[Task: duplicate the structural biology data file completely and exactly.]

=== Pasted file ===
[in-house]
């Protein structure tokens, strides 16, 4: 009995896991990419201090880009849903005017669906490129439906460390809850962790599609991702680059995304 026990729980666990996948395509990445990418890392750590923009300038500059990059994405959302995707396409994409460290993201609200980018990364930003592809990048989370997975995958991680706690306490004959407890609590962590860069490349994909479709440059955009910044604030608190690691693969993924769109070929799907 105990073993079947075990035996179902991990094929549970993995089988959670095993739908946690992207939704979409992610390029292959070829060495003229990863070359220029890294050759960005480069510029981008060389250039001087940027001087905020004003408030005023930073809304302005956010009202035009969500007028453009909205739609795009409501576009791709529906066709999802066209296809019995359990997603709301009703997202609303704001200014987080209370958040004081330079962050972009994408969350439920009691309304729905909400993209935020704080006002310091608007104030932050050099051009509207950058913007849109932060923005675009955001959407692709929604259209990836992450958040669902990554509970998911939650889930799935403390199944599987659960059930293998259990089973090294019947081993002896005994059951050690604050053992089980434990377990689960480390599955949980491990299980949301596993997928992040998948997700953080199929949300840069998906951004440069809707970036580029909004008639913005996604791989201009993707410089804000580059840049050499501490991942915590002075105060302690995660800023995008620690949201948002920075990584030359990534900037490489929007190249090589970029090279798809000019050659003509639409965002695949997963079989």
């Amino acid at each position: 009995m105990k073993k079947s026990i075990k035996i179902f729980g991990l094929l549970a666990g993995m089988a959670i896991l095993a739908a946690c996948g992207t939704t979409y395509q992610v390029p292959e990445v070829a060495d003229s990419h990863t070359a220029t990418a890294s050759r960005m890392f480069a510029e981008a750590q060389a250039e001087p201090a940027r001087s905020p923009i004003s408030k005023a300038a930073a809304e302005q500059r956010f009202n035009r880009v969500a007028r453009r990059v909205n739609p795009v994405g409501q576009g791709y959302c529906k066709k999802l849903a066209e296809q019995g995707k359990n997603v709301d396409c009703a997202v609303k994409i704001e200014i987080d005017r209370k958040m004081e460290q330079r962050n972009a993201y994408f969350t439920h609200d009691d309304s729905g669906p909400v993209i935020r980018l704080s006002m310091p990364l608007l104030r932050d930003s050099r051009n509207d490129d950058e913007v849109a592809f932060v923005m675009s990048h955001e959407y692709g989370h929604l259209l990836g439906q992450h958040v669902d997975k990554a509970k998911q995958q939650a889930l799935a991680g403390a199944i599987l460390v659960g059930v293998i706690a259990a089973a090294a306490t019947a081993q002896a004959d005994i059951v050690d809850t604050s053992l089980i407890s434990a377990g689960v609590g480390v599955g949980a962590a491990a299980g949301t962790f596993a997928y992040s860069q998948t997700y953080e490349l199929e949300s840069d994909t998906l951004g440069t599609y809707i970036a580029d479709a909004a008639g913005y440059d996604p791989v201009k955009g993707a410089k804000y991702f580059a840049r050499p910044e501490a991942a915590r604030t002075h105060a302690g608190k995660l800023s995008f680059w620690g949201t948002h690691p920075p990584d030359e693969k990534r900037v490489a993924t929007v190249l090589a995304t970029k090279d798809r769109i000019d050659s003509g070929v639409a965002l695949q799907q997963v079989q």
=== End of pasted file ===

[in-house]
């Protein structure tokens, strides 16, 4: 009995896991990419201090880009849903005017669906490129439906460390809850962790599609991702680059995304 026990729980666990996948395509990445990418890392750590923009300038500059990059994405959302995707396409994409460290993201609200980018990364930003592809990048989370997975995958991680706690306490004959407890609590962590860069490349994909479709440059955009910044604030608190690691693969993924769109070929799907 105990073993079947075990035996179902991990094929549970993995089988959670095993739908946690992207939704979409992610390029292959070829060495003229990863070359220029890294050759960005480069510029981008060389250039001087940027001087905020004003408030005023930073809304302005956010009202035009969500007028453009909205739609795009409501576009791709529906066709999802066209296809019995359990997603709301009703997202609303704001200014987080209370958040004081330079962050972009994408969350439920009691309304729905909400993209935020704080006002310091608007104030932050050099051009509207950058913007849109932060923005675009955001959407692709929604259209990836992450958040669902990554509970998911939650889930799935403390199944599987659960059930293998259990089973090294019947081993002896005994059951050690604050053992089980434990377990689960480390599955949980491990299980949301596993997928992040998948997700953080199929949300840069998906951004440069809707970036580029909004008639913005996604791989201009993707410089804000580059840049050499501490991942915590002075105060302690995660800023995008620690949201948002920075990584030359990534900037490489929007190249090589970029090279798809000019050659003509639409965002695949997963079989």
């Amino acid at each position: 009995m105990k073993k079947s026990i075990k035996i179902f729980g991990l094929l549970a666990g993995m089988a959670i896991l095993a739908a946690c996948g992207t939704t979409y395509q992610v390029p292959e990445v070829a060495d003229s990419h990863t070359a220029t990418a890294s050759r960005m890392f480069a510029e981008a750590q060389a250039e001087p201090a940027r001087s905020p923009i004003s408030k005023a300038a930073a809304e302005q500059r956010f009202n035009r880009v969500a007028r453009r990059v909205n739609p795009v994405g409501q576009g791709y959302c529906k066709k999802l849903a066209e296809q019995g995707k359990n997603v709301d396409c009703a997202v609303k994409i704001e200014i987080d005017r209370k958040m004081e460290q330079r962050n972009a993201y994408f969350t439920h609200d009691d309304s729905g669906p909400v993209i935020r980018l704080s006002m310091p990364l608007l104030r932050d930003s050099r051009n509207d490129d950058e913007v849109a592809f932060v923005m675009s990048h955001e959407y692709g989370h929604l259209l990836g439906q992450h958040v669902d997975k990554a509970k998911q995958q939650a889930l799935a991680g403390a199944i599987l460390v659960g059930v293998i706690a259990a089973a090294a306490t019947a081993q002896a004959d005994i059951v050690d809850t604050s053992l089980i407890s434990a377990g689960v609590g480390v599955g949980a962590a491990a299980g949301t962790f596993a997928y992040s860069q998948t997700y953080e490349l199929e949300s840069d994909t998906l951004g440069t599609y809707i970036a580029d479709a909004a008639g913005y440059d996604p791989v201009k955009g993707a410089k804000y991702f580059a840049r050499p910044e501490a991942a915590r604030t002075h105060a302690g608190k995660l800023s995008f680059w620690g949201t948002h690691p920075p990584d030359e693969k990534r900037v490489a993924t929007v190249l090589a995304t970029k090279d798809r769109i000019d050659s003509g070929v639409a965002l695949q799907q997963v079989q």